Japanese Lacquer Boxes

Japanese Lacquer Boxes

Ingenuity and Grace

The ingenuity and grace of the ancient craft of lacquerware are celebrated in our rereleased Japanese Lacquer Boxes series. These covers portray masterful examples of 19th-century Japanese lacquer boxes made during the Edo or Meiji period. The exquisite boxes are currently held in a private collection in Kyoto.

The lacquerware boxes are crafted in the Maki-e tradition, in which sap from the lacquer tree is sprinkled with metallic powder, such as gold, silver or copper, to create luxurious designs. Over the centuries, craftspeople learned to use this sap, which hardens to a brilliant, glossy coating, as a finish to decorate and protect favoured wood and paper objects. These fine lacquered surfaces are evidence of the uniquely human ability to create beauty from unlikely sources.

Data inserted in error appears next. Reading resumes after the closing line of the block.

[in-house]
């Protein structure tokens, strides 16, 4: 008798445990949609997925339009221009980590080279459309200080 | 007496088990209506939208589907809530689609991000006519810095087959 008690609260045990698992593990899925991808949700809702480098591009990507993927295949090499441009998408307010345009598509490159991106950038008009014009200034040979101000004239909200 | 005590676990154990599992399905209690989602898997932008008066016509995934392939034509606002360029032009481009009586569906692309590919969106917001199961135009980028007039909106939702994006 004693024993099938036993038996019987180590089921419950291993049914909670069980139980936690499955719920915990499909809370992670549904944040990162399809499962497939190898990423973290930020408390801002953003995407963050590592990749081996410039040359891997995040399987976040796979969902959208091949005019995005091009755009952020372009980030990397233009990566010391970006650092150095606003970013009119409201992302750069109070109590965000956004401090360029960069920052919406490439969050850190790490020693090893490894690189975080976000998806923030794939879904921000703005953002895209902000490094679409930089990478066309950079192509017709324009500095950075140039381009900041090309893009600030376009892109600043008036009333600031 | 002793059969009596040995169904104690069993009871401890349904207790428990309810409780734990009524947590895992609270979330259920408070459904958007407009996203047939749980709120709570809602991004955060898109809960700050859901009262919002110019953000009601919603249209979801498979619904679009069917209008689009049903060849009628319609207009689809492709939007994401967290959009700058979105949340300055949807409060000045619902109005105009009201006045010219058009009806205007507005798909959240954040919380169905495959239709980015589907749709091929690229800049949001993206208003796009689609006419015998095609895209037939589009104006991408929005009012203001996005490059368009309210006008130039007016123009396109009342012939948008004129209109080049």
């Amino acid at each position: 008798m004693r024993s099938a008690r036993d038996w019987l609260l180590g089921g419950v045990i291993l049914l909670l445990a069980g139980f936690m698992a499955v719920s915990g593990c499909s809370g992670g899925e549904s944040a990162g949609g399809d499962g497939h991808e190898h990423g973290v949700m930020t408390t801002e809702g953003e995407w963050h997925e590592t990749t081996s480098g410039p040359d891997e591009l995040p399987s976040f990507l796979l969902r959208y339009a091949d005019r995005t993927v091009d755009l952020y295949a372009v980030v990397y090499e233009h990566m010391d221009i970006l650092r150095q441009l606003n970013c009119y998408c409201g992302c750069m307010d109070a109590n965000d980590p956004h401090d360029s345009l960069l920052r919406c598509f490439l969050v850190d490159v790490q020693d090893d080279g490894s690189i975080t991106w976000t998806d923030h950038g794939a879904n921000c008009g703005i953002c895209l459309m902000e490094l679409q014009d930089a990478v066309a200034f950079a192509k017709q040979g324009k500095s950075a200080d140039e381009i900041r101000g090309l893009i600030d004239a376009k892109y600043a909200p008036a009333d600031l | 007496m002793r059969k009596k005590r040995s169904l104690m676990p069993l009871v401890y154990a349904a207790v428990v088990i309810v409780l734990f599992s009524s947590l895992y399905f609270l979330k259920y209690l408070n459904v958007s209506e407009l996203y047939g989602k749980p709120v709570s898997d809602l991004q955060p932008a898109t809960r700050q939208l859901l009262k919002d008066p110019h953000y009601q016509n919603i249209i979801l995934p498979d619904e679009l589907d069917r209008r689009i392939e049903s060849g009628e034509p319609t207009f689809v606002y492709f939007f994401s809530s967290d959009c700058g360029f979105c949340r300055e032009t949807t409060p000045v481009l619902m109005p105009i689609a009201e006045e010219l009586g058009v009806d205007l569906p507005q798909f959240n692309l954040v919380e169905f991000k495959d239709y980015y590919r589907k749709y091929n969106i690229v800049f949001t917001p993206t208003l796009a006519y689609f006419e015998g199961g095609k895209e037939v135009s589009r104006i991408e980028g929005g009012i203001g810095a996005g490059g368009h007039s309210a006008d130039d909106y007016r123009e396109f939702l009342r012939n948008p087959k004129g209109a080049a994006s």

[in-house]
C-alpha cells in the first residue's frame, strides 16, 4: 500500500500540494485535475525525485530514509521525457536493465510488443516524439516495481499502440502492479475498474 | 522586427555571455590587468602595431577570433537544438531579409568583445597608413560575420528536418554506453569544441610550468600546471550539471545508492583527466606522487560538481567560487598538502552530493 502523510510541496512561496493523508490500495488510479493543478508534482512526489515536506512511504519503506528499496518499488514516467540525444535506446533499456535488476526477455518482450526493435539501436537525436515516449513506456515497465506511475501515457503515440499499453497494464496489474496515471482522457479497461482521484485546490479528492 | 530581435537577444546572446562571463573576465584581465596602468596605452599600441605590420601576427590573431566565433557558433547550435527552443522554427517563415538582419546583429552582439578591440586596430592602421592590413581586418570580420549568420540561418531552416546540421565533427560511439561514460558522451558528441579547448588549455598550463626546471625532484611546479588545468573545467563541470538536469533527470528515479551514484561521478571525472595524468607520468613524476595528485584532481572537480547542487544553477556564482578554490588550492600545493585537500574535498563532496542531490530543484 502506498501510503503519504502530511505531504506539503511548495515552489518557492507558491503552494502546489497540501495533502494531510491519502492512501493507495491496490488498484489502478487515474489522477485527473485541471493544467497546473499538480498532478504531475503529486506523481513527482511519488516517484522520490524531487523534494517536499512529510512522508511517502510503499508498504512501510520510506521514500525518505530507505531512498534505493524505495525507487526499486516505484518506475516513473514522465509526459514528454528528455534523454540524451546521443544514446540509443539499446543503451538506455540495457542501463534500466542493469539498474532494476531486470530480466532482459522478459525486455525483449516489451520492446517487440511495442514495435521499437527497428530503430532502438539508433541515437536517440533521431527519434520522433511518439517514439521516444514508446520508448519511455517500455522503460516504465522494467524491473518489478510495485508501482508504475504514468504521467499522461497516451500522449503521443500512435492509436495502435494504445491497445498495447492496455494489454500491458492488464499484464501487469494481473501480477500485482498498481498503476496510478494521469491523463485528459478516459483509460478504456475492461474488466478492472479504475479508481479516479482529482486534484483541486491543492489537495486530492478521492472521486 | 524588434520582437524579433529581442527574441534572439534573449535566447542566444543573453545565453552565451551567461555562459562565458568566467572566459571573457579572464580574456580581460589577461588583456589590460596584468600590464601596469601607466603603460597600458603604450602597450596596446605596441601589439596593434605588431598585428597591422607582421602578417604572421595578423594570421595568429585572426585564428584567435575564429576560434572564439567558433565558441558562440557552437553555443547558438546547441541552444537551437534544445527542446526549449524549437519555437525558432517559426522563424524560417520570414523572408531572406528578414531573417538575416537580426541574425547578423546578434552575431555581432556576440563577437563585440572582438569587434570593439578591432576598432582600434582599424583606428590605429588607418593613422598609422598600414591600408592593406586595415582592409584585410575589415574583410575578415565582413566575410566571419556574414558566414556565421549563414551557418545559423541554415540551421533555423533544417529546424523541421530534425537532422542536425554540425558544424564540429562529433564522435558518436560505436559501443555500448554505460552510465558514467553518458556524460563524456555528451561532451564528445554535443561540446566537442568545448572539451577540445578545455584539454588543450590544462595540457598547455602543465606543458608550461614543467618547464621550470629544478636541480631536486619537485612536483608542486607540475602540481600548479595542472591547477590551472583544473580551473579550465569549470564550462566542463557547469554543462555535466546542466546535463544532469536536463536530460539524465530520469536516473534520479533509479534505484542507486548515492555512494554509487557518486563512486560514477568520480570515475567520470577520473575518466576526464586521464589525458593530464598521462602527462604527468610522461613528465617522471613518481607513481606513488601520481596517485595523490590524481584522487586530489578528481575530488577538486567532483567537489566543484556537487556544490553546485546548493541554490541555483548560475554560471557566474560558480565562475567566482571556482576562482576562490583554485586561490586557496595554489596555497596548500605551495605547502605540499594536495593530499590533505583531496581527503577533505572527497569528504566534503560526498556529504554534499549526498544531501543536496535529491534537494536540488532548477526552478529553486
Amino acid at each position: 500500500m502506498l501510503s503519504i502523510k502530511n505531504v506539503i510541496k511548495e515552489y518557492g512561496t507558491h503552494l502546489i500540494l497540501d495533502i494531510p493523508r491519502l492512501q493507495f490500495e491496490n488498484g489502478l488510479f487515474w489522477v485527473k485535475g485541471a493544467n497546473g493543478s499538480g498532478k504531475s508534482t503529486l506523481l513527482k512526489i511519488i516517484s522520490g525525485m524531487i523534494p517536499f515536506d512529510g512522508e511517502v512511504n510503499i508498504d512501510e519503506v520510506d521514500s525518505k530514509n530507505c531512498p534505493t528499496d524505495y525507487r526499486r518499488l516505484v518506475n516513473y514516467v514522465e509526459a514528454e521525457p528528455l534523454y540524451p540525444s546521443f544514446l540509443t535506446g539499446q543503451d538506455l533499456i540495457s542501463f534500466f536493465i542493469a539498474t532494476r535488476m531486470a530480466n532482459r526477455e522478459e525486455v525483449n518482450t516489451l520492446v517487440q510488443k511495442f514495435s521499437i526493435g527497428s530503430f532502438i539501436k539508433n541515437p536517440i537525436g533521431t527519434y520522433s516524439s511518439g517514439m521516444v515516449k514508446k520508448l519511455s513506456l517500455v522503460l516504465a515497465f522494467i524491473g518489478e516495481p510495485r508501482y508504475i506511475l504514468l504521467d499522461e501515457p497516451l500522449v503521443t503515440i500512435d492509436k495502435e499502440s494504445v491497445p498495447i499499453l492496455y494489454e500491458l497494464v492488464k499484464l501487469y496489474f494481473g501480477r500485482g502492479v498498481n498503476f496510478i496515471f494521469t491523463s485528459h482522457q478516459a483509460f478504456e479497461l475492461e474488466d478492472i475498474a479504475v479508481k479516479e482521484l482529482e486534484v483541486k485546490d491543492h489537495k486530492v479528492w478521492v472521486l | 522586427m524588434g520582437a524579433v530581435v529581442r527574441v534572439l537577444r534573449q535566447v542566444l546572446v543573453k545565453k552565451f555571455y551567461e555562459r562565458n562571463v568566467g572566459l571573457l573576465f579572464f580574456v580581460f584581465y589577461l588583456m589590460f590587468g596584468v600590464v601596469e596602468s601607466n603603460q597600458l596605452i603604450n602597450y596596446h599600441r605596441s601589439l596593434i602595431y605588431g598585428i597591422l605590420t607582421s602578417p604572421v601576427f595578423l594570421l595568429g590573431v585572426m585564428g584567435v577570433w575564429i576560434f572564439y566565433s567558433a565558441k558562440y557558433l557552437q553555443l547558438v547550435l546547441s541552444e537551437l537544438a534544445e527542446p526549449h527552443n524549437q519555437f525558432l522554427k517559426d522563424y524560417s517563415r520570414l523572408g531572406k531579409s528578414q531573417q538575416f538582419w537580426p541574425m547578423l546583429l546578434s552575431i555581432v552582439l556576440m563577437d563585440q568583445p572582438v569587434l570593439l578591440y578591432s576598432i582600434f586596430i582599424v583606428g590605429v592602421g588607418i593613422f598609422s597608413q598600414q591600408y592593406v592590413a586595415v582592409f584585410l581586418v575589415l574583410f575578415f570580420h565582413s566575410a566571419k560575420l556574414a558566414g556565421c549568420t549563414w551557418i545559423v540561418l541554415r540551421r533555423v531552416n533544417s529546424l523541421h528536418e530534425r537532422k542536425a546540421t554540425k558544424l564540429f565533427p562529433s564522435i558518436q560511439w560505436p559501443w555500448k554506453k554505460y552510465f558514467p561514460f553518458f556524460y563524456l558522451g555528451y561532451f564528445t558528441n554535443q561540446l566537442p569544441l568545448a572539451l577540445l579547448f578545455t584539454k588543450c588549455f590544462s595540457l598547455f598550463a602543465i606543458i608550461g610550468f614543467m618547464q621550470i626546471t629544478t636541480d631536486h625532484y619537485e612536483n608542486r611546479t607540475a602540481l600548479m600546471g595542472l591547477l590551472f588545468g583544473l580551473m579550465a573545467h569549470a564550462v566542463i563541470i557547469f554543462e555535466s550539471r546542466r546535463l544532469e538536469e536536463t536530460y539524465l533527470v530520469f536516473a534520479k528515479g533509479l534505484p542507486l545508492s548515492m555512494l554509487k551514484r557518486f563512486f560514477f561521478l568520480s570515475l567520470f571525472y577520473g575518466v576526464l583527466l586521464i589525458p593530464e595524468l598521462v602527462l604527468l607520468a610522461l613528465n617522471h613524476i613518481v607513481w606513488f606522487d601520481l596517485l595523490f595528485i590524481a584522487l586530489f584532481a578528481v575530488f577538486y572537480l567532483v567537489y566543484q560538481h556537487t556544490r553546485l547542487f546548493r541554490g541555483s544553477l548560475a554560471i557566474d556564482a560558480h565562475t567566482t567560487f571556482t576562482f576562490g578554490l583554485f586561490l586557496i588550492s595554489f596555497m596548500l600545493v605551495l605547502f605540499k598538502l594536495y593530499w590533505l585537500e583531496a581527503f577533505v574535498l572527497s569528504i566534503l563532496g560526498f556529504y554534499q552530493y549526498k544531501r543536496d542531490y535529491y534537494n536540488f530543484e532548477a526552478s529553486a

For fans of: Lacquerware, Japanese art, gold embellishment, Arabic Artistry, Special Edition Klimt, Sacred Tibetan Textiles